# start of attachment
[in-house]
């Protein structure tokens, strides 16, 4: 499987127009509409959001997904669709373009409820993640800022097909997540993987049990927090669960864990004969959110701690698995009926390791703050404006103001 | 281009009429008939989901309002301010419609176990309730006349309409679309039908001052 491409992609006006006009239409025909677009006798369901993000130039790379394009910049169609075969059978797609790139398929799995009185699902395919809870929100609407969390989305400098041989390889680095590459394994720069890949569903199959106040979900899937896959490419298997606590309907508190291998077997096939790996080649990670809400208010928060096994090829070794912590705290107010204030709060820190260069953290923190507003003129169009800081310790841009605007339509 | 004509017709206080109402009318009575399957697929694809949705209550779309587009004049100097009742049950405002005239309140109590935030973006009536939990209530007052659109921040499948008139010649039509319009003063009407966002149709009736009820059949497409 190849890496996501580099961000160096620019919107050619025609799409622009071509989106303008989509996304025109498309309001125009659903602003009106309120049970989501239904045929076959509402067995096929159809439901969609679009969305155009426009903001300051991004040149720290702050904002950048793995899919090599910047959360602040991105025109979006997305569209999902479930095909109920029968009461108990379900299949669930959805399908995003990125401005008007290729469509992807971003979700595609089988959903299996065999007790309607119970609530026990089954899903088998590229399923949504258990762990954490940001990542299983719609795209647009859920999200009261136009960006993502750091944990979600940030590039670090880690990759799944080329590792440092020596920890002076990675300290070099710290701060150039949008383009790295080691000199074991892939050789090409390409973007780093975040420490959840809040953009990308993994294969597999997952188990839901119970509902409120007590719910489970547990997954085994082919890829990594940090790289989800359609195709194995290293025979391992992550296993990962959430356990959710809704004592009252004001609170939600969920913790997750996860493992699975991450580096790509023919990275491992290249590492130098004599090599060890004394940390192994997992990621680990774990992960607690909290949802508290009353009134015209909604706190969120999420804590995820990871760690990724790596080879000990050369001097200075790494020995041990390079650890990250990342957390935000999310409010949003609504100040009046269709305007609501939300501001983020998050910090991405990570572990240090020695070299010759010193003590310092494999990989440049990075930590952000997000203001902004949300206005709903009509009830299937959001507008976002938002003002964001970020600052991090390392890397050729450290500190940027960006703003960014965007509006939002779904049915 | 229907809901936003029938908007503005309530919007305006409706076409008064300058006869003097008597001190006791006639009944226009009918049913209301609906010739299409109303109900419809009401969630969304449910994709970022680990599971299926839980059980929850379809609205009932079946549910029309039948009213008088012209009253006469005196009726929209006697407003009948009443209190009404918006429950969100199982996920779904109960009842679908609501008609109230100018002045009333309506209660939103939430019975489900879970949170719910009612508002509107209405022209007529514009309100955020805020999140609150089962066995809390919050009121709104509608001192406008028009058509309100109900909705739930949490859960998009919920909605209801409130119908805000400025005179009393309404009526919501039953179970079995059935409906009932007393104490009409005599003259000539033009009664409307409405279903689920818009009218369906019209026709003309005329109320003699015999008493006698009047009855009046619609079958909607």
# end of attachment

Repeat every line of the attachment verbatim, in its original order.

[in-house]
């Protein structure tokens, strides 16, 4: 499987127009509409959001997904669709373009409820993640800022097909997540993987049990927090669960864990004969959110701690698995009926390791703050404006103001 | 281009009429008939989901309002301010419609176990309730006349309409679309039908001052 491409992609006006006009239409025909677009006798369901993000130039790379394009910049169609075969059978797609790139398929799995009185699902395919809870929100609407969390989305400098041989390889680095590459394994720069890949569903199959106040979900899937896959490419298997606590309907508190291998077997096939790996080649990670809400208010928060096994090829070794912590705290107010204030709060820190260069953290923190507003003129169009800081310790841009605007339509 | 004509017709206080109402009318009575399957697929694809949705209550779309587009004049100097009742049950405002005239309140109590935030973006009536939990209530007052659109921040499948008139010649039509319009003063009407966002149709009736009820059949497409 190849890496996501580099961000160096620019919107050619025609799409622009071509989106303008989509996304025109498309309001125009659903602003009106309120049970989501239904045929076959509402067995096929159809439901969609679009969305155009426009903001300051991004040149720290702050904002950048793995899919090599910047959360602040991105025109979006997305569209999902479930095909109920029968009461108990379900299949669930959805399908995003990125401005008007290729469509992807971003979700595609089988959903299996065999007790309607119970609530026990089954899903088998590229399923949504258990762990954490940001990542299983719609795209647009859920999200009261136009960006993502750091944990979600940030590039670090880690990759799944080329590792440092020596920890002076990675300290070099710290701060150039949008383009790295080691000199074991892939050789090409390409973007780093975040420490959840809040953009990308993994294969597999997952188990839901119970509902409120007590719910489970547990997954085994082919890829990594940090790289989800359609195709194995290293025979391992992550296993990962959430356990959710809704004592009252004001609170939600969920913790997750996860493992699975991450580096790509023919990275491992290249590492130098004599090599060890004394940390192994997992990621680990774990992960607690909290949802508290009353009134015209909604706190969120999420804590995820990871760690990724790596080879000990050369001097200075790494020995041990390079650890990250990342957390935000999310409010949003609504100040009046269709305007609501939300501001983020998050910090991405990570572990240090020695070299010759010193003590310092494999990989440049990075930590952000997000203001902004949300206005709903009509009830299937959001507008976002938002003002964001970020600052991090390392890397050729450290500190940027960006703003960014965007509006939002779904049915 | 229907809901936003029938908007503005309530919007305006409706076409008064300058006869003097008597001190006791006639009944226009009918049913209301609906010739299409109303109900419809009401969630969304449910994709970022680990599971299926839980059980929850379809609205009932079946549910029309039948009213008088012209009253006469005196009726929209006697407003009948009443209190009404918006429950969100199982996920779904109960009842679908609501008609109230100018002045009333309506209660939103939430019975489900879970949170719910009612508002509107209405022209007529514009309100955020805020999140609150089962066995809390919050009121709104509608001192406008028009058509309100109900909705739930949490859960998009919920909605209801409130119908805000400025005179009393309404009526919501039953179970079995059935409906009932007393104490009409005599003259000539033009009664409307409405279903689920818009009218369906019209026709003309005329109320003699015999008493006698009047009855009046619609079958909607």